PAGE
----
Only Old Dudes and Indie Rockers Make (critically acceptable) Protest Music
From the NYTimes
"The protest song, rocked-up slightly from its folky 1960's form, has been making a comeback during the Iraq war, from arena bands like Pearl Jam, the Rolling Stones and Green Day to indie-rockers like Bright Eyes and blues-rockers like Keb' Mo' and Robert Cray. Bruce Springsteen's latest album is a tribute to the protest-song mentor Pete Seeger, although it features old folk songs rather than Mr. Seeger's topical material."
Here's what Neil Young told the LATimes about his new album, Living With War:
"I was waiting for someone to come along, some young singer 18 to 22 years old, to write these songs and stand up," Young said. "I waited a long time. Then, I decided that maybe the generation that has to do this is still the '60s generation. We're still here."
Yeah, no one has the courage except for you, Neil. Nevermind The Coup, Juvenile, M1, the new Mr. Lif, Immortal Techique, Kanye West, and too many others to mention. I love Neil Young as much as the next guy, but he needs to recognize.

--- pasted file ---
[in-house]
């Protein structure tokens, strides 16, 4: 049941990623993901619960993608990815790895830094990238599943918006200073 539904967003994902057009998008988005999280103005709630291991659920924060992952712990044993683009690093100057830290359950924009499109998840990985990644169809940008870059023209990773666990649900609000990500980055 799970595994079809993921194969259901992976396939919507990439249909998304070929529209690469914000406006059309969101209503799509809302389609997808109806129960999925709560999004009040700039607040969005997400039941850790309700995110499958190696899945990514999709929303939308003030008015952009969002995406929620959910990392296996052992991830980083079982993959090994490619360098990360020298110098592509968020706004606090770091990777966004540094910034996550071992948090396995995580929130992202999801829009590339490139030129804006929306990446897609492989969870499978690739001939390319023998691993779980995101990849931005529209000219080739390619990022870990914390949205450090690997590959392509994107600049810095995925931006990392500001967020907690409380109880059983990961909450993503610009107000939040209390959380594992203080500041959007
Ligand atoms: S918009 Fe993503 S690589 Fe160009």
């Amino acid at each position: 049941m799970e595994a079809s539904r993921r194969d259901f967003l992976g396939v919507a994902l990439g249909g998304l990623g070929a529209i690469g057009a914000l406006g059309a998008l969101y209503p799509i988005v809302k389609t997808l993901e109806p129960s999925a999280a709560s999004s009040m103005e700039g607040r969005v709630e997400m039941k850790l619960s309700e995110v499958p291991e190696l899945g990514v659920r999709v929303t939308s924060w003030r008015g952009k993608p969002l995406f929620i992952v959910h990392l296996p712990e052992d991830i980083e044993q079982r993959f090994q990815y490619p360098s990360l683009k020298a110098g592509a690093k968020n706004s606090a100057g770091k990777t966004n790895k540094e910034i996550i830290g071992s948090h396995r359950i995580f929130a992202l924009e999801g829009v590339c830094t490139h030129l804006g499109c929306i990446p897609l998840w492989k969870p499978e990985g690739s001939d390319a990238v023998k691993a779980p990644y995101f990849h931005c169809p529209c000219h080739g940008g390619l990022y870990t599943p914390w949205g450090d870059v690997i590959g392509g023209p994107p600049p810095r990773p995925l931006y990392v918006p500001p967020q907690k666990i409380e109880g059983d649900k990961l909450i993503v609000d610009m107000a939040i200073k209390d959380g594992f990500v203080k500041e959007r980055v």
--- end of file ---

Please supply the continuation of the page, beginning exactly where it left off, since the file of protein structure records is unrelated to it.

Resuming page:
When a politically-pointed hip-hop act comes around, the hip-hop/pop critical establishment (and wannabe hipsters such as Andrew Gaerig) say, 'No one wants to hear that.' But when a rock star like Young releases an album, the rock crit establishment stands up and applauds. I realize that they're two different sets of critics, but still...
The Art of Jacek Sroka
...as interperted by me
Sometimes, life is just too much.
I feel as if I'm personally under seige.
Art and entertainment provide no refuge, and my dreams only add to my confusion and paranoia.
I lash out at those I love.
And in the process, I hurt myself.
But I can at least take comfort in knowing that I'm not alone in this misery.
Hip-hop reviews 101
If you're not a music critic, or have no interest in music criticism, turn back now. This will bore you.
When writing a review, or anything for that matter, it's really difficult not to dip into cliche -- both in what you say and how you say it. It's particularly difficult when you only have 150 words and taking certain critical shortkuts seems like the only way to jam your thoughts into a review. (I cringe everytime I write "conscious," but readers know exactly what I'm talking about.) One thing that I do to make sure that I don't lean too heavily on cliches is to imagine the review without specific mention of the artist and album and make sure that I'd still be able to decipher the subject of a review. Example:
For years, ARTIST has been spinning in his own orbit, releasing what seems like fifteen albums a years and becoming increasingly oblivious of (and invisible to) the rest of us. For ALBUM